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            Immunohistochemical Localization of Type 1 11 -Hydroxysteroid Dehydrogenase in Human Tissues

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              Decreased corticosteroid-binding globulin in burn patients

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                Author and article information

                Journal
                HRE
                Horm Res Paediatr
                10.1159/issn.1663-2818
                Hormone Research in Paediatrics
                S. Karger AG
                1663-2818
                1663-2826
                2002
                2002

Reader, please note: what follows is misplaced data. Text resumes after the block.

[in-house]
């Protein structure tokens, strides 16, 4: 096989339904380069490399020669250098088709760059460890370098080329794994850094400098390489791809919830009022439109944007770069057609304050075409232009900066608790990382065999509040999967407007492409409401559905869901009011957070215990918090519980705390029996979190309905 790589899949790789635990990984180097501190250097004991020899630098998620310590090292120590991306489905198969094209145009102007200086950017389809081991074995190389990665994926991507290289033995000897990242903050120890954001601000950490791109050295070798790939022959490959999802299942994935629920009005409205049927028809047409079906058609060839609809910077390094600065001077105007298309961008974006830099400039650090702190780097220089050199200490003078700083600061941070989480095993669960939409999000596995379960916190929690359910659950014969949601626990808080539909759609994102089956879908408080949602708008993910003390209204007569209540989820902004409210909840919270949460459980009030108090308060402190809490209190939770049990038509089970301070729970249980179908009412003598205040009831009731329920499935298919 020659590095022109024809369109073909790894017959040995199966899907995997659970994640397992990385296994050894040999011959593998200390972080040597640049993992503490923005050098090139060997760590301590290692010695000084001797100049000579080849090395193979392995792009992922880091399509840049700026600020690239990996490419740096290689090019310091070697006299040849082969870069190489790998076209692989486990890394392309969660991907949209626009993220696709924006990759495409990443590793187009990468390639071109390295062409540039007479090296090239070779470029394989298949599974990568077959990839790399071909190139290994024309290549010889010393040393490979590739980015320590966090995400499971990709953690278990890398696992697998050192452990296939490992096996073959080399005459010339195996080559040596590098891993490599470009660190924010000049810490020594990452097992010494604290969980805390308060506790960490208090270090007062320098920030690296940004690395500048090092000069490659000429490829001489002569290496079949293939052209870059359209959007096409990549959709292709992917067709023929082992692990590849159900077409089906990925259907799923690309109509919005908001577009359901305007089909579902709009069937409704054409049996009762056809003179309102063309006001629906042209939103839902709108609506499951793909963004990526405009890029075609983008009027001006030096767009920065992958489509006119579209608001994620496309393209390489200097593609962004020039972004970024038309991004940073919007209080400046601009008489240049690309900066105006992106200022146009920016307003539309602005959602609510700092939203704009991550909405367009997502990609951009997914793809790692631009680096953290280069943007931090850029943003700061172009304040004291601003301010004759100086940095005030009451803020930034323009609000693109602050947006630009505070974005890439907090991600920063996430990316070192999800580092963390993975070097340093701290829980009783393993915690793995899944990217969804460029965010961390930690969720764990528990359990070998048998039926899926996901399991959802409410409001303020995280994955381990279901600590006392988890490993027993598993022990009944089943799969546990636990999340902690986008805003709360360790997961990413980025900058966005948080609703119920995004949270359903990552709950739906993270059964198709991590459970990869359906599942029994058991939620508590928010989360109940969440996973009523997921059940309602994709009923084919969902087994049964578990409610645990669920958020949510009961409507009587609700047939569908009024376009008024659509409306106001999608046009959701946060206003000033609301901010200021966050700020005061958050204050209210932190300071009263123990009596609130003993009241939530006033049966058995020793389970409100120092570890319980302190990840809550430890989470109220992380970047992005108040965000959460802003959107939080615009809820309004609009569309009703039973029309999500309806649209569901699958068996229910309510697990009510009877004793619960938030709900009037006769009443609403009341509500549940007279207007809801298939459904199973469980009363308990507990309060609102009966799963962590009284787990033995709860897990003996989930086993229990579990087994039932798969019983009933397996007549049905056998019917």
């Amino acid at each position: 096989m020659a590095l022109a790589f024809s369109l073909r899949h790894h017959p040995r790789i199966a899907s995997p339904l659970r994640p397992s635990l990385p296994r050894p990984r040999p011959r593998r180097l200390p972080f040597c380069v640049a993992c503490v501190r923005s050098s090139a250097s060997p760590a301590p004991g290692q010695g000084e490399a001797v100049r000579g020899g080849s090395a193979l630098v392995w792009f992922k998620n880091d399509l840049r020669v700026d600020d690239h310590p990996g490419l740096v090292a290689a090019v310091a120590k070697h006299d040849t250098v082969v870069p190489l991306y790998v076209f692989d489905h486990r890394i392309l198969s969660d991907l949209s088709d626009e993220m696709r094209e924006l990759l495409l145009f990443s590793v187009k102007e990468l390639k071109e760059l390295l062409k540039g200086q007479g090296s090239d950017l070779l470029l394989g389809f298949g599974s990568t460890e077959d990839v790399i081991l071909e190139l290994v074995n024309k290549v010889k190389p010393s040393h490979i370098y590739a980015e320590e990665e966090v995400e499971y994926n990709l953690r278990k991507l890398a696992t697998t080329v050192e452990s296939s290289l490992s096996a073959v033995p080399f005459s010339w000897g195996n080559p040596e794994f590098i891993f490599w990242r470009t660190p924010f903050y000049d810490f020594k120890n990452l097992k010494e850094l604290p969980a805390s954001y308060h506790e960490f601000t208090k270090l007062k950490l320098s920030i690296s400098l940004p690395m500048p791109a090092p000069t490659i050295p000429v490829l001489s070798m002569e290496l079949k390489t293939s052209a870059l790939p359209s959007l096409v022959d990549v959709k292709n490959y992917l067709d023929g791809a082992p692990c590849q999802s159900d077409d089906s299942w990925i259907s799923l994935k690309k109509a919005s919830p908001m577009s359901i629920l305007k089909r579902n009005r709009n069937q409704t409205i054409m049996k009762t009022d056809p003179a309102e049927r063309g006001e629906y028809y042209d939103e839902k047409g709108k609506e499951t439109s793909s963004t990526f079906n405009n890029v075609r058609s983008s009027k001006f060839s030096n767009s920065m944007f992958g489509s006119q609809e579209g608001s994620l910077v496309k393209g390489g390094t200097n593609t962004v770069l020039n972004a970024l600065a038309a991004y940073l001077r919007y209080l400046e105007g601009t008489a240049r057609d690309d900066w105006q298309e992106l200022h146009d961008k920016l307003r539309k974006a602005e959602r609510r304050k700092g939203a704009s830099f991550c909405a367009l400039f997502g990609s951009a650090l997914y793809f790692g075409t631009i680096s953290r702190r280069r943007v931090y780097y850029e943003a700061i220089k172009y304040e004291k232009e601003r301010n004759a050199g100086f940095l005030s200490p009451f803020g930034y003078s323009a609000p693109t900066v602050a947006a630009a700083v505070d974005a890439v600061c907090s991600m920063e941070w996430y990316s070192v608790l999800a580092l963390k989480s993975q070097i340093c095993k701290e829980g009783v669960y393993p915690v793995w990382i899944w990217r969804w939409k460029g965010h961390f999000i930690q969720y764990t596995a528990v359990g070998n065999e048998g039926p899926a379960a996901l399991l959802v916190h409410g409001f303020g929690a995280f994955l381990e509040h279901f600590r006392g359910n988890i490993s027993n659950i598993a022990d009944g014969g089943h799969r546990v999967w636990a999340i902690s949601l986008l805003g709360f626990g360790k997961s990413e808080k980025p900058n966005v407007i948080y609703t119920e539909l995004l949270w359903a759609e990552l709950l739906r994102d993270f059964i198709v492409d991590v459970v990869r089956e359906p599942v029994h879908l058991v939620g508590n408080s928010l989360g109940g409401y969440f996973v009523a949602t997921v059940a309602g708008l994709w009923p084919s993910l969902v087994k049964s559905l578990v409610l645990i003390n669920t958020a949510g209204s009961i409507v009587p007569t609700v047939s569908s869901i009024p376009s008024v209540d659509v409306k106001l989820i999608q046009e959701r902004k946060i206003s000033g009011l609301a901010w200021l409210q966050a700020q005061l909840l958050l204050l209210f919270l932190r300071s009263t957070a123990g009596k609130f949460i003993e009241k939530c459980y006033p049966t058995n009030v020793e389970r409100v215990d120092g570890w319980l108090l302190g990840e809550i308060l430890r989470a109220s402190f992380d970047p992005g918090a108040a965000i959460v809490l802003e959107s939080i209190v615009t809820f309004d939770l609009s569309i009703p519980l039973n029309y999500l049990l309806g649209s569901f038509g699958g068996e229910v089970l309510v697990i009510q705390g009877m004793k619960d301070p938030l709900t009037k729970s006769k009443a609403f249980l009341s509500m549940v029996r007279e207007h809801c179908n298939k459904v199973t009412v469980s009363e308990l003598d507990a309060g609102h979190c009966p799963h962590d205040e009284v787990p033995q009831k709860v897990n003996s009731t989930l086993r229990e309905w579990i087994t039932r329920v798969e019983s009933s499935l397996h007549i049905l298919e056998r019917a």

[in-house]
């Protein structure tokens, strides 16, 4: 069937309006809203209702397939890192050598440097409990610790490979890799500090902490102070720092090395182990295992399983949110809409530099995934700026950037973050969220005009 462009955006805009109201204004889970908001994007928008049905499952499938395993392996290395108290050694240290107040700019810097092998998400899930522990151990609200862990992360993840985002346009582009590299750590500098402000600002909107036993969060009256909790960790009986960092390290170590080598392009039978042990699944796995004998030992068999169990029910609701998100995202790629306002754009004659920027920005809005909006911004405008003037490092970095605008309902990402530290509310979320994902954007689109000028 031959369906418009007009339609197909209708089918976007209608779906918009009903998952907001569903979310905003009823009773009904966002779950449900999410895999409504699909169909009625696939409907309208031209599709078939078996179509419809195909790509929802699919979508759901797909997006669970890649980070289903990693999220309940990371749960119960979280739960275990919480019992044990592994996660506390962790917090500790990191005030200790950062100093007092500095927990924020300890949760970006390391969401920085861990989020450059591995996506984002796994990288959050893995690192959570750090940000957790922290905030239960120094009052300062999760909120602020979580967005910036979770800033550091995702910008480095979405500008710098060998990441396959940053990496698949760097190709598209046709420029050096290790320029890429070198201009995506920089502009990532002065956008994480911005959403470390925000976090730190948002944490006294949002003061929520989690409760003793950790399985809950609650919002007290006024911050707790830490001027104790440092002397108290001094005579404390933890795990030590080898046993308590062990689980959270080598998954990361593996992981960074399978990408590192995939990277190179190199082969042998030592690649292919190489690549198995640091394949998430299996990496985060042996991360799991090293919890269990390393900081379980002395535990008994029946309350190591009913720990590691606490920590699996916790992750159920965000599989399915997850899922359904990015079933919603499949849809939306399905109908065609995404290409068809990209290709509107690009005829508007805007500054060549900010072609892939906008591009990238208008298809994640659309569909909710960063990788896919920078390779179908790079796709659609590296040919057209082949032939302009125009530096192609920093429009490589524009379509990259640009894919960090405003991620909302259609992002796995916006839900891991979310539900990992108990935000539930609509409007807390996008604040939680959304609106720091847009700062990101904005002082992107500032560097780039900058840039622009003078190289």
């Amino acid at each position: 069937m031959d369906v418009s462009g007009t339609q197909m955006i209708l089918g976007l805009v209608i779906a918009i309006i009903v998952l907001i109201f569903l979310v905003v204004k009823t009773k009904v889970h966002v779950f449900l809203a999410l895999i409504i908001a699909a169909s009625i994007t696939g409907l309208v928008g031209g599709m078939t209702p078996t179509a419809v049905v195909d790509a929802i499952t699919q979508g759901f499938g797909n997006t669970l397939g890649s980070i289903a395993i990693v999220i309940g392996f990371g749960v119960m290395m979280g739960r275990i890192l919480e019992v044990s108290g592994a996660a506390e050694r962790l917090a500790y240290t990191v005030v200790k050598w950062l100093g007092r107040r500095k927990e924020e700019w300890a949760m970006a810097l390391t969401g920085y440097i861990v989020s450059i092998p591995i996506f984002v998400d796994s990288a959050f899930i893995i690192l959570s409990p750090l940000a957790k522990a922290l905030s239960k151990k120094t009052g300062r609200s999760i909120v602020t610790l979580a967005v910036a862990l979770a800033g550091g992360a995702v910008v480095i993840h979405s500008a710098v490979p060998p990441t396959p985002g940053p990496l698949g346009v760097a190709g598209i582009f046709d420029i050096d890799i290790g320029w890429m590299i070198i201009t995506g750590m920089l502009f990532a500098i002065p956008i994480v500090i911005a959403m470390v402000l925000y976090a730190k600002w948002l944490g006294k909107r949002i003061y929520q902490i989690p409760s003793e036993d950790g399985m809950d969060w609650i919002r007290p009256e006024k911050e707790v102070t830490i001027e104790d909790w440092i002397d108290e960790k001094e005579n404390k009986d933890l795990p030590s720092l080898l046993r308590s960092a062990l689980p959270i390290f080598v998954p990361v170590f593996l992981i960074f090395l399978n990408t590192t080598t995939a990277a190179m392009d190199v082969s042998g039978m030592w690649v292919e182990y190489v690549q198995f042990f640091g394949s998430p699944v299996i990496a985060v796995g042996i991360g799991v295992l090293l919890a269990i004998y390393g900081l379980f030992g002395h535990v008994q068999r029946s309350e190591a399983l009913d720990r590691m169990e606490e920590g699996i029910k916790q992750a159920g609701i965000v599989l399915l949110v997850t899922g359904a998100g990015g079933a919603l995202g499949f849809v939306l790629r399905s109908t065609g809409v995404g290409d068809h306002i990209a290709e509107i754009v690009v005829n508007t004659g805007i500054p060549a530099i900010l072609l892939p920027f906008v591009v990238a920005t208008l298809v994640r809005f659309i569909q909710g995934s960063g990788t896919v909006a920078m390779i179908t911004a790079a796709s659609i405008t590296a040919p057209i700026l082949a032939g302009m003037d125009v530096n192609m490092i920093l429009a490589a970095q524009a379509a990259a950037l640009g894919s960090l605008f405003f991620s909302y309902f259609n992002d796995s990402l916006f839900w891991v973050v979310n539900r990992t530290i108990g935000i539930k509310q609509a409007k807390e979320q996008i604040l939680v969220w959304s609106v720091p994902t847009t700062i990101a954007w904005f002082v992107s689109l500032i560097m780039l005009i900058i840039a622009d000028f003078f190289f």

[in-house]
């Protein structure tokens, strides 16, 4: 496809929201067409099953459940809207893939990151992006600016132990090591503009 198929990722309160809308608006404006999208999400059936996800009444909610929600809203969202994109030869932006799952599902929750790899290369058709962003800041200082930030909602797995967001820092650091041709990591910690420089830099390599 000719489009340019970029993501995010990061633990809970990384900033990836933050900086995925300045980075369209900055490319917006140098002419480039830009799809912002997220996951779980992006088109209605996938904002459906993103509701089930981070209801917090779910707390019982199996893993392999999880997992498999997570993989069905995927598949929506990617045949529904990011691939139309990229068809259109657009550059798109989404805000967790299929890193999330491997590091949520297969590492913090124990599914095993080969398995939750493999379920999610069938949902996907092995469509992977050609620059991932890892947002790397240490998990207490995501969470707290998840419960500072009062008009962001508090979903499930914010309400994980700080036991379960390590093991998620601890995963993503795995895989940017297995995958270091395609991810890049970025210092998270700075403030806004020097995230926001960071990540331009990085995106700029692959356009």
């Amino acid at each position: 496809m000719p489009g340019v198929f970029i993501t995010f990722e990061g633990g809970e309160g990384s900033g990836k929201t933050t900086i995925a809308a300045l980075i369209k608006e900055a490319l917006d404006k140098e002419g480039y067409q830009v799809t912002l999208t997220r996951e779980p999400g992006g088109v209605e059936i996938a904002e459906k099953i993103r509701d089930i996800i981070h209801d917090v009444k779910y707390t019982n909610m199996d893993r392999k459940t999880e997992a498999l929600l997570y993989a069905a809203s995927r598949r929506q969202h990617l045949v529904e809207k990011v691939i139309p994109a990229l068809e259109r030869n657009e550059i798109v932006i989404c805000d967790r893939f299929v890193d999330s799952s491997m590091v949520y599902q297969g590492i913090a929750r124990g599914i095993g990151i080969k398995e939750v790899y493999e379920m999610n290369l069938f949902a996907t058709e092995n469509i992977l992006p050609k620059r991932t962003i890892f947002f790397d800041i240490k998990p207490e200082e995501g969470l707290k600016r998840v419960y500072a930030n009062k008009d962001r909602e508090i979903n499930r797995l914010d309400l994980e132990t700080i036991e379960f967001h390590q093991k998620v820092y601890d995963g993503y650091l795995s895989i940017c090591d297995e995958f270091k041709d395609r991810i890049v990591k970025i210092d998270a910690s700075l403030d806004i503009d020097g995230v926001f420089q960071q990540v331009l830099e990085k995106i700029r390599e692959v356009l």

19 September 2002
                : 58
                : 4
                : 172-175
                Affiliations
                aInstitute of Clinical Chemistry, bDepartment of Internal Medicine II, cClinic for Anesthesiology, Ludwig-Maximilians-Universität, Klinikum Grosshadern, Munich, Germany
                Article
                65486 Horm Res 2002;58:172–175
                10.1159/000065486
                12324714
                © 2002 S. Karger AG, Basel